Category Archives: Data Portability

The Real Killer App for Personal Clouds

I’ve been working for several years now on building infrastructure for personal clouds (that’s the entire goal of the Respect Network based on the Respect Trust Framework). I’ve helped design, discuss, and debate dozens of powerful new apps for personal clouds (see several that were … Continue reading

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Posted in Data Portability, Digital rights, Personal Cloud, Privacy, Respect Network, Respect Trust Framework | 2 Comments

It’s This Simple: Vote for Kaliya on August 15

You may never have heard of NSTIC (the U.S. National Strategy for Trusted Identities in Cyberspace) or the personal data ecosystem (but then, you probably wouldn’t be reading this blog). But it matters not — if you care at all about the … Continue reading

Posted in Data Portability, Identity Rights Agreements, Personal Data Ecosystem, Social Web | Tagged , , , | Leave a comment

Craig Burton Divines the Bovine

There are few people I have met in my career who can distill complex topics down to their very essence. Craig Burton is one of them. His Burton Ubiquity Matrix, about which he gave a great session at the last … Continue reading

Posted in Blogging, Data Portability, Personal Data Ecosystem | Leave a comment

Connect.Me

The Incredible Internet Irony Machine strikes again. The stealth startup that’s been my singular focus since stepping down as Executive Director of Open Identity Exchange and the Information Card Foundation last fall, called Respect Network, took one tiny peek above … Continue reading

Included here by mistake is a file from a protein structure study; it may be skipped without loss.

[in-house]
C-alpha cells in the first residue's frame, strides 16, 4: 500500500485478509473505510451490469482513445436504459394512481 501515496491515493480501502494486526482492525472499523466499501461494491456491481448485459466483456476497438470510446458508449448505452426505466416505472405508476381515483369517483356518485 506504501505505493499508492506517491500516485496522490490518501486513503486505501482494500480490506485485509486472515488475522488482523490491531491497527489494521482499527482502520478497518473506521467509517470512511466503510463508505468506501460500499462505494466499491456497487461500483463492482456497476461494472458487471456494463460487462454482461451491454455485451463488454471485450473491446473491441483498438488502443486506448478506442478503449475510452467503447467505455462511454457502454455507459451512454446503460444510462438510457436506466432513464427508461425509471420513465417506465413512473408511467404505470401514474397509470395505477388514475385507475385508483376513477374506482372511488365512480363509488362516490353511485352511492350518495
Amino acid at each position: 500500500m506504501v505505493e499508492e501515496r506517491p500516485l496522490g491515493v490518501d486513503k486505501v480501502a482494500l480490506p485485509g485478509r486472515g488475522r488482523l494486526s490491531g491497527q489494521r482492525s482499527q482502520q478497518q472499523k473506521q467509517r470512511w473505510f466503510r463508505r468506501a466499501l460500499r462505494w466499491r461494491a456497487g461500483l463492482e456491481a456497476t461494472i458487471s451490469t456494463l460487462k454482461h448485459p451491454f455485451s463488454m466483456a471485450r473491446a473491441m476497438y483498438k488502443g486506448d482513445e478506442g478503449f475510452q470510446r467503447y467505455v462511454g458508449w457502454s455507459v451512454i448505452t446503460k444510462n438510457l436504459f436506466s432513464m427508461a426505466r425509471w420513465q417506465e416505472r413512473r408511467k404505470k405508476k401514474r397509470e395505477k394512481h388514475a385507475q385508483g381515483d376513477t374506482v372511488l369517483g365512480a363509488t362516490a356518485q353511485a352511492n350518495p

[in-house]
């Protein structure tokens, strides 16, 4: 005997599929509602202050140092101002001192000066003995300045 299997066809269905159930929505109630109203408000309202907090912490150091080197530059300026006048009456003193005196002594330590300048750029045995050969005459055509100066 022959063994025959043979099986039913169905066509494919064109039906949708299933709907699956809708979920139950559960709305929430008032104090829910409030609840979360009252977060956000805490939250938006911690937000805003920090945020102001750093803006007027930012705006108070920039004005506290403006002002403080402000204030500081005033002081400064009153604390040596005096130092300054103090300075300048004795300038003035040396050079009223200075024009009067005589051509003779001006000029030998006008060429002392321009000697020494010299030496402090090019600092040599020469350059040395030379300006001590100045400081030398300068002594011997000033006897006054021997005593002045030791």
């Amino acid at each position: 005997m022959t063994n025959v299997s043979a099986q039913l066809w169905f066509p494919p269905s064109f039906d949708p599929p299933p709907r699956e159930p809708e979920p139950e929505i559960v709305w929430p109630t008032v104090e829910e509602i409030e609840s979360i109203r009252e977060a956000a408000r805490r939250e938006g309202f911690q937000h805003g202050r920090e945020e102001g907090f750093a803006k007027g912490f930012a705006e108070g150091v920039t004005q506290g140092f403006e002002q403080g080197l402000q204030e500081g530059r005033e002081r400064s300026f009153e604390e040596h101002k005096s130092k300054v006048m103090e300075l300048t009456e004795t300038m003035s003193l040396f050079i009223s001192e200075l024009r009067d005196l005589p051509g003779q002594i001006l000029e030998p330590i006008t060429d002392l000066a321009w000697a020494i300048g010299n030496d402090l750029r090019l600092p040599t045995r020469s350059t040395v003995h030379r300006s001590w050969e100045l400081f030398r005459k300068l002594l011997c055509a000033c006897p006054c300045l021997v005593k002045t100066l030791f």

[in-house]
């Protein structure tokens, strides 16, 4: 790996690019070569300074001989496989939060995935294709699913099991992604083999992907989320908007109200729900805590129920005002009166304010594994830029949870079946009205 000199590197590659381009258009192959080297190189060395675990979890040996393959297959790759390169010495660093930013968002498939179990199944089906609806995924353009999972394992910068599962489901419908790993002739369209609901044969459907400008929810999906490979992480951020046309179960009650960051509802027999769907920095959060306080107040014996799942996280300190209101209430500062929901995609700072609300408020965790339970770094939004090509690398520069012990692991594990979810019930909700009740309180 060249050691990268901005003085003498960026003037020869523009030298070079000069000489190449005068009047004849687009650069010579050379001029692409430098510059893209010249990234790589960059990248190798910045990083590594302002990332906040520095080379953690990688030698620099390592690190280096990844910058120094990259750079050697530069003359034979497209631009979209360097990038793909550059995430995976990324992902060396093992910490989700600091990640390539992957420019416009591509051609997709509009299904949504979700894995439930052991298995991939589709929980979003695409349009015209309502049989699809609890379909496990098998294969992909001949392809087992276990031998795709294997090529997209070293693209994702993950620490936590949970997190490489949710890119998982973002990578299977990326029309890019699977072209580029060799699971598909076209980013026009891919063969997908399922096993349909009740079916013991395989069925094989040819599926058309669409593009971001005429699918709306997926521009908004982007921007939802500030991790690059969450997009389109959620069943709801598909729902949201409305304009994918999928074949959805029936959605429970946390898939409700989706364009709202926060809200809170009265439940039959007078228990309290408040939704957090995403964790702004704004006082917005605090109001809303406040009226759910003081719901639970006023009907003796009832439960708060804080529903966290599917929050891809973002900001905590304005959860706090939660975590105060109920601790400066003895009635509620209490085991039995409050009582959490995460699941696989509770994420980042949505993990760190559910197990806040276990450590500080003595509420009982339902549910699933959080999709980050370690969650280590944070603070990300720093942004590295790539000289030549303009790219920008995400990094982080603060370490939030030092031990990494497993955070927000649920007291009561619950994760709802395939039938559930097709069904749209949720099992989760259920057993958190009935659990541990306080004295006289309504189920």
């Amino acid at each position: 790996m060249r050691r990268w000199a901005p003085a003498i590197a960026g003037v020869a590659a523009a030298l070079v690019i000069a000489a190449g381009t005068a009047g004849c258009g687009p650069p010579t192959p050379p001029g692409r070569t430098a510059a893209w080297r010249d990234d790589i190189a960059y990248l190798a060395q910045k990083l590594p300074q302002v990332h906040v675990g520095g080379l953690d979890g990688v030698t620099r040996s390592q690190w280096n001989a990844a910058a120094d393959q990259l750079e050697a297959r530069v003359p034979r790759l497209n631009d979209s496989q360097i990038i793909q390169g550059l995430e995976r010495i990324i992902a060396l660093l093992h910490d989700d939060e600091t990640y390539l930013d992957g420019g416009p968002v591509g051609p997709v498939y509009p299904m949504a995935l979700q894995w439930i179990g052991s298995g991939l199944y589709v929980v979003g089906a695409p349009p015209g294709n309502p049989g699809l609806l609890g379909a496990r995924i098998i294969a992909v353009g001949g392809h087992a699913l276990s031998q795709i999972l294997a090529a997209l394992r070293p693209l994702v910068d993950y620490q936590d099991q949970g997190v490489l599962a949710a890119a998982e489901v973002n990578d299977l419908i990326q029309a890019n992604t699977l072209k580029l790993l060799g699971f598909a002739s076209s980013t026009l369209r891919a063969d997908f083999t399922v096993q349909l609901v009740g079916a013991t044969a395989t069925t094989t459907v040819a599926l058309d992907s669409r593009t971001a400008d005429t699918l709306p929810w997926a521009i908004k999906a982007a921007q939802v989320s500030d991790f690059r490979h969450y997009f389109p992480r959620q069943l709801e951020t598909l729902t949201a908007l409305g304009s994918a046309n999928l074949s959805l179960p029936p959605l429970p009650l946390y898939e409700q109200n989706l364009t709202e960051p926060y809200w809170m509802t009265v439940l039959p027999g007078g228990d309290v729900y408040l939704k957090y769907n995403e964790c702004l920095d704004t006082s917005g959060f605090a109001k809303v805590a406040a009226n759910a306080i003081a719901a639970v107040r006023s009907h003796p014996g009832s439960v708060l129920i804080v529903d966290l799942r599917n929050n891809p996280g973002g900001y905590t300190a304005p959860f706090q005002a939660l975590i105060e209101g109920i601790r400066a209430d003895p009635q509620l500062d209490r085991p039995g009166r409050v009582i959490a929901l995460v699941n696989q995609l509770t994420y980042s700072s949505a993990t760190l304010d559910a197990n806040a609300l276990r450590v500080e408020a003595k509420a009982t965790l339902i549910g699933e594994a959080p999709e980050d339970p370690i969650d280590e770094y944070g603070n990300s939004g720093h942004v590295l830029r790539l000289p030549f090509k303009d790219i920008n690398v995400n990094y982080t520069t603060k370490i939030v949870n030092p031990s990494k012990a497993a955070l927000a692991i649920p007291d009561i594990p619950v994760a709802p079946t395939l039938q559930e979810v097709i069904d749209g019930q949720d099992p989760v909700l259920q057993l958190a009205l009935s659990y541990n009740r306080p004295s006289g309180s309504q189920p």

Posted in Connect.Me, Data Portability, Dataweb, Identity Rights Agreements, Open Identity Exchange, Personal Cloud, Personal Data Ecosystem, Personal Data Server, Personal Data Service, Personal Data Store, Privacy, Reputation, Social CRM, Social Web, VRM | 16 Comments

True Data Portability

I’ve been on the board of Dataportability.org since its founding three years ago. The concept made quite a splash when it was first announced, but I knew that after the hype wore off would come all the hard work of … Continue reading

Posted in Data Portability, XDI | Leave a comment

Singular Focus in 2011

I made only one New Year’s resolution this year: to maintain the singular focus necessary to succeed with a startup. There’s no need to pontificate on that subject of focus when it comes to startups — it’s an industry cliche … Continue reading

Posted in Data Portability, Personal Data Ecosystem | 2 Comments

Phil Windley on XDI

Phil Windley, co-founder and CTO of Kynetx (among the many hats he wears), wrote his own rules language, KRL, to “program the Web”. So when Phil writes the following about XDI after he and his team did a two-day deep … Continue reading

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Portability Policies and Personal Data Stores

My primary involvement as a member of the board of the Data Portability Project has been input about XDI as an open standard for portable data. But I’ve always been very enthusiastic about DP’s work on Portability Policies. The DP … Continue reading